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   Re: Schema concepts

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  • From: "Bill la Forge" <b.laforge@jxml.com>
  • To: "THOMAS PASSIN" <tpassin@idsonline.com>, "XML-Dev Mailing list" <xml-dev@xml.org>
  • Date: Mon, 21 Feb 2000 22:13:23 -0500

From: THOMAS PASSIN <tpassin@idsonline.com>
> > Now, lets say we have XML type tied to a class, somehow, and we
> > have attached our methods by some means. Now an element can
> > reflect a use of that capability. In fact, by defining fixed values in the
> > schema, we can configure the common capability for a particular
> > usage without having to create any additional code. This feels like we've
> > got things in the right order.
> >
> I sense something here closely related to some of my thoughts, but I'm not
> sure it's what you were thinking about.  When you say "we have XML type tied
> to a class, somehow, and we have attached our methods by some means", I
> think of these attachments as being specific to some application (or maybe
> interface).  The attachments could be different for a different application.
> In this way, the same element could belong to different classes for
> different applications.  This is consistent with the fact that an element
> contains only "data", not "methods", whereas a class ususally contains both.
> This makes an element a degenerate class (in the technical sense, not as a
> denigration) leading to many possible "solutions" (in this case, classes).
> Looking at it in this way, an element could be considered to be or belong to
> a degenerate or incomplete "class" - the application supplies the behavior
> (interface) while the schema supplies the data definitions.  This makes
> sense to me.  Is this anywhere close to what you were thinking about, Bill?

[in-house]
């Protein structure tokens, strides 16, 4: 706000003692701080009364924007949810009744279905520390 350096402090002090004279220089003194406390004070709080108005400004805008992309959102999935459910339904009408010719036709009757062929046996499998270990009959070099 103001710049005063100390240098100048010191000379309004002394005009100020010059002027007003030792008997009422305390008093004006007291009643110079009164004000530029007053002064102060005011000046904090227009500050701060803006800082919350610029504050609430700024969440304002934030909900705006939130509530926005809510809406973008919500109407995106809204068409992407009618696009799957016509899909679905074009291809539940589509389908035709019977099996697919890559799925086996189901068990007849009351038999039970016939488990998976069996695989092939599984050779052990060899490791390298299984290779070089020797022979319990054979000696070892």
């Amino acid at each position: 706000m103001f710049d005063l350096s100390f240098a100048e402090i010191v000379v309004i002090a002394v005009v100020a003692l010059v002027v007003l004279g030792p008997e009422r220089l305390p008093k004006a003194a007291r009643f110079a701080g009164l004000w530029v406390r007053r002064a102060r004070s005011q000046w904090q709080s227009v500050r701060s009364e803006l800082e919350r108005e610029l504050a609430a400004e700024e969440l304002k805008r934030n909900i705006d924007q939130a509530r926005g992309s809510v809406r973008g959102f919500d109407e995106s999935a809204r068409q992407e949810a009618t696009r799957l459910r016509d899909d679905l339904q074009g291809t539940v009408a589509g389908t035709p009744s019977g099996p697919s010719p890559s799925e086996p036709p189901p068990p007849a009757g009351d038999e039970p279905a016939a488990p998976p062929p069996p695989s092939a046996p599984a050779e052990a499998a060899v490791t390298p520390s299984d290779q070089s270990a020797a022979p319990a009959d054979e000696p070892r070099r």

Yes. I think there are 3 things going on, which adds to the confusion:

1. Data models--perhaps XML types

2. Data uses--elements

3. Implementations--data models with methods.

Now, of course I want to be able to use the same implementation in a program
when moving data between data flows using different markup languages. This is
why I'd rather associate data type to implementation rather than derive it, since
programmers rarely have control over the markup languages of the data they are
given. But this is a side issue and a source of dispute right now, as many are strongly
committed to a particular approach.

> On the other hand, why shouldn't a schema be able to define behavior in some
> way?  We might want to call it something else since people tend to think of
> a "schema" as a description of a data structure alone.  This looks like
> major expansion of the scope of work of the xml-Schemas WG, though, and it
> would take a long time to develop.

Natrually, implementations will vary depending on how the documents are being
processed. So it would be nice if the binding to implementations were seperate.
This is doable when a schema is compiled into code for the data representation.
Then all you need is a list which binds elements and attributes to subclasses of
the generated code.

But when you don't generate code from a schema (which I prefer), then the
bindings are much more difficult to seperate. Now you must specify, for example,
which field to use when an element occurs at a particular point in another element's
content model. 

the course I've taken is to extend a schema with binding information. I call this
a binding schema. I think we could use wizards which could help in the process
of generating this information, given a schema and a set of classes.

My first attempt at a binding schema is QJML:

> > Frankly, if we aren't talking about implementation, I suspect type has
> > no meaning. If type is more than syntatic sugar, then it seems that it
> > must be a way of addressing some underlying semantic that is common
> > to various elements, where the elements reflect usage.
> >
> I would say that the type definitions in xml-Schemas Part 2, allow us to
> impose some additional structure on an xml document.  In its turn, xml
> allows us to impose additional structure on a plain text document.  This
> suggests that we will be seeing a progression of ways to impose more and
> more structure onto documents.  This will be useful, but add complexity.
> In fact, xml-Schemas Part 1 is already adding more structure by using "type"
> both for primitive types like integers and for structured types like
> elements.  I actually don't quite see why this is so, since the primitive
> types can only be in the content (or attribute values) of elements, and do
> not function as elements themselves, but there it is.

Well, if a regular expression is used to define a type, it is handy to be able to
name the type when defining attributes--makes the maintenance easier. It also
clairifies the semantics, as there is an indication that all primitives of the same
type will probably use the same implementation.


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